A World Intellectual Property Organisation (WIPO) database which allows access to millions of patent documents namely International Patent Applications under the Patent Cooperation Treaty (PCT) plus regional and national patent collections from 38 participating authorities.
The website of the US Patent and Trademark Office. For searching US national utility patents and design patents. Links through to the US trademark electronic search service database (TESS).
Hints and tips
- Personal names – search as both inventor and applicant
- Corporate names – you may have to search all possible options for comprehensive coverage e.g. 3M, MMM, Minnesota Mining and Manufacturing Company
- Product names and or brands – The trade mark, trade name or brand is unlikely to have been decided before the patent was filed so searching for these is unlikely to be productive. However, you can search to see who owns the trademark or brand and then search their name as applicant if it is a company, or inventor or applicant if it is an individual.
Search using keywords that describe the inventive step in your idea. The inventive step is whatever it is that makes your idea better or cheaper or different to anything already in the public domain.
A brief guide to searching Espacenet
Espacenet has recently undergone an update and full instructions on how to use the new version of Espacenet can be found under the Help section of the database in a new “Pocket Guide”. However, it is still possible to use the old version by selecting “Classic” when you reach the landing page for the database.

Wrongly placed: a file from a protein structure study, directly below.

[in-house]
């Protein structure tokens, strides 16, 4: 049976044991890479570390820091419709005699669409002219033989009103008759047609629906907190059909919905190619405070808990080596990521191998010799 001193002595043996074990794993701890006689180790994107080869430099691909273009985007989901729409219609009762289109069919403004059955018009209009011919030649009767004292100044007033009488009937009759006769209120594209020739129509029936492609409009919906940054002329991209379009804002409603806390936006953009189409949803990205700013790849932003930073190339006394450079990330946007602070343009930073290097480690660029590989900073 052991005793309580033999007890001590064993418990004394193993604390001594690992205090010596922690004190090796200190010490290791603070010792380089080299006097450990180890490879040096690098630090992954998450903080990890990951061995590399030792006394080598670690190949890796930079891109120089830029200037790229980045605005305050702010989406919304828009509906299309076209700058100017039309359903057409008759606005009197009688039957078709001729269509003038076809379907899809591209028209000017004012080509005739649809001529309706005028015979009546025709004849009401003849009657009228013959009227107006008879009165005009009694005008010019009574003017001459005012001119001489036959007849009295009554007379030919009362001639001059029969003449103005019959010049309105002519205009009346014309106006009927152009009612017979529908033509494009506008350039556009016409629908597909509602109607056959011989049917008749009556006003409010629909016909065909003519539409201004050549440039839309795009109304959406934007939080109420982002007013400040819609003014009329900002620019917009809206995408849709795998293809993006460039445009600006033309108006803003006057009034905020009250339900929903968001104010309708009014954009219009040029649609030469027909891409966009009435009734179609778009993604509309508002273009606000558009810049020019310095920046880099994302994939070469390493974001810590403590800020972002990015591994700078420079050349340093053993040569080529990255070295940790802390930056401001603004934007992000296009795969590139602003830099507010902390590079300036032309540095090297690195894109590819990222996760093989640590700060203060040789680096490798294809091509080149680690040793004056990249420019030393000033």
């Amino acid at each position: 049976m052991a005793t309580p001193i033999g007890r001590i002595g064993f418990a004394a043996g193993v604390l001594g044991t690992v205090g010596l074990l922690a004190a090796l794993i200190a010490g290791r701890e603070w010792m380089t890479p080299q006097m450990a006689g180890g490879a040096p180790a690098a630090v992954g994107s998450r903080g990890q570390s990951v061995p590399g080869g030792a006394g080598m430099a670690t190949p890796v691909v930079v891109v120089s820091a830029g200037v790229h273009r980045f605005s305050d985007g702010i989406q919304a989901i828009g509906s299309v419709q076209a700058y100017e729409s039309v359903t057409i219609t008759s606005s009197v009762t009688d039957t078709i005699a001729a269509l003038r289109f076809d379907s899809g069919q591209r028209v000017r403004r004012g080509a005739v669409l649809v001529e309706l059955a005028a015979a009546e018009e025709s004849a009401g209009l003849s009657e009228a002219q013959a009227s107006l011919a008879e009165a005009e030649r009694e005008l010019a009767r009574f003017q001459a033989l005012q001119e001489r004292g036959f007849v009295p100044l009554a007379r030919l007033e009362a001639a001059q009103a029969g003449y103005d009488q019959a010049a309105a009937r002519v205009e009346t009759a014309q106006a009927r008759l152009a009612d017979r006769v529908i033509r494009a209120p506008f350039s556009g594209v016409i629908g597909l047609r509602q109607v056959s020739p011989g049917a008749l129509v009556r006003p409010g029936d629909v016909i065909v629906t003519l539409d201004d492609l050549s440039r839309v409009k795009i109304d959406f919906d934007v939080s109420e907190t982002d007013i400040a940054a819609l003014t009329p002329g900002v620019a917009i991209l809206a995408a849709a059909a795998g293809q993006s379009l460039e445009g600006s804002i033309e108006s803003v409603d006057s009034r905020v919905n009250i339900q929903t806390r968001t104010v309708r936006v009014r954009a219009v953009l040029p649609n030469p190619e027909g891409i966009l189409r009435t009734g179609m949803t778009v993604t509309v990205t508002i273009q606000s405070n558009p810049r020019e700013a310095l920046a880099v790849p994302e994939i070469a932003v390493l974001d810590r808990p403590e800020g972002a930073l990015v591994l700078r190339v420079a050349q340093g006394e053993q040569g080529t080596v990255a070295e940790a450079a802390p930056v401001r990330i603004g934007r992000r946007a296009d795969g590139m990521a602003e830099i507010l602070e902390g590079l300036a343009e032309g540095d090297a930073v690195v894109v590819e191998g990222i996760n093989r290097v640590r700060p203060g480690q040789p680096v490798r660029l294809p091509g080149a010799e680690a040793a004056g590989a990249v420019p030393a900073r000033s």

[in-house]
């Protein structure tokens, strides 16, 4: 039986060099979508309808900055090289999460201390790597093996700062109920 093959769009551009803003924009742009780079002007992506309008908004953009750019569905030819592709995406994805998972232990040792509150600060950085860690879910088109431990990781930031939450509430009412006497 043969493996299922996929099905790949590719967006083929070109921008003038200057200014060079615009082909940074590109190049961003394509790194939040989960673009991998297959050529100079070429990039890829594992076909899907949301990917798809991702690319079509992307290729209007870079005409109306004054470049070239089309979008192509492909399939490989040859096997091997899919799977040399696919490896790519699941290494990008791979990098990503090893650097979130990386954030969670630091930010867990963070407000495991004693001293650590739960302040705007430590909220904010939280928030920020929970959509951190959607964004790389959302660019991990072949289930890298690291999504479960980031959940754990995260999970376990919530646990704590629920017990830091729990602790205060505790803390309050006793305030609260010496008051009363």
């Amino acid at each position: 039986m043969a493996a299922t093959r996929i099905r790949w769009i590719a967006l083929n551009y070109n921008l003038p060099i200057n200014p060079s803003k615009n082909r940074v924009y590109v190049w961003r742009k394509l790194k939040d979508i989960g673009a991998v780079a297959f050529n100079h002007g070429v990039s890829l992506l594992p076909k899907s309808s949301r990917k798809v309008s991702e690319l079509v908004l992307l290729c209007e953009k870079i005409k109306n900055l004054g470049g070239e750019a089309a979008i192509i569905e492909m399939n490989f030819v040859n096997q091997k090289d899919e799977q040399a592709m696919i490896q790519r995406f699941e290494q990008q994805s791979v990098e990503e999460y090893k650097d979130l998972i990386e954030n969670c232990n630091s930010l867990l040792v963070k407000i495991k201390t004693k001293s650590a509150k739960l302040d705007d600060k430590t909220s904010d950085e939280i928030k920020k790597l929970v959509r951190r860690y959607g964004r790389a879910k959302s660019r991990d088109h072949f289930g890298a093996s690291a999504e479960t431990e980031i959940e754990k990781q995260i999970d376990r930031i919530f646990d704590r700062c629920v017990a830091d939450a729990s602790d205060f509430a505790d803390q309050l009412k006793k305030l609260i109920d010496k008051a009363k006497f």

For new users of Espacenet it is advisable to use the “Classic” Espacenet to begin with and select the ‘Advanced’ search option. Advanced simply means there are more options for entering search criteria, not that this option is more complicated.
A maximum of 10
To extend your search, you can use truncation symbols (wildcards) to include, for example, the plural form of a word, or alternative spellings. Wildcards can only be used in the Title, Title or abstract, Inventor or Applicant or Full text fields. There are three different wildcard characters available:
* adds a string of characters of any length
? adds zero or one character
# adds exactly one character
For example, to find patent documents having in the title the word car or cars, type car? into the ‘Title’ field.
To search for a known inventor or applicant use the ‘Applicant’ or the ‘Inventor’ fields. The format is made up of the surname followed by the first name. For an organisation the format is made up of all the words comprising the name of that organisation and should be entered in quotation marks. You can search up to a maximum of ten words.
To search for a known patent number simply enter the number, complete with the country code with no spaces, in the field marked ‘Publication Number’.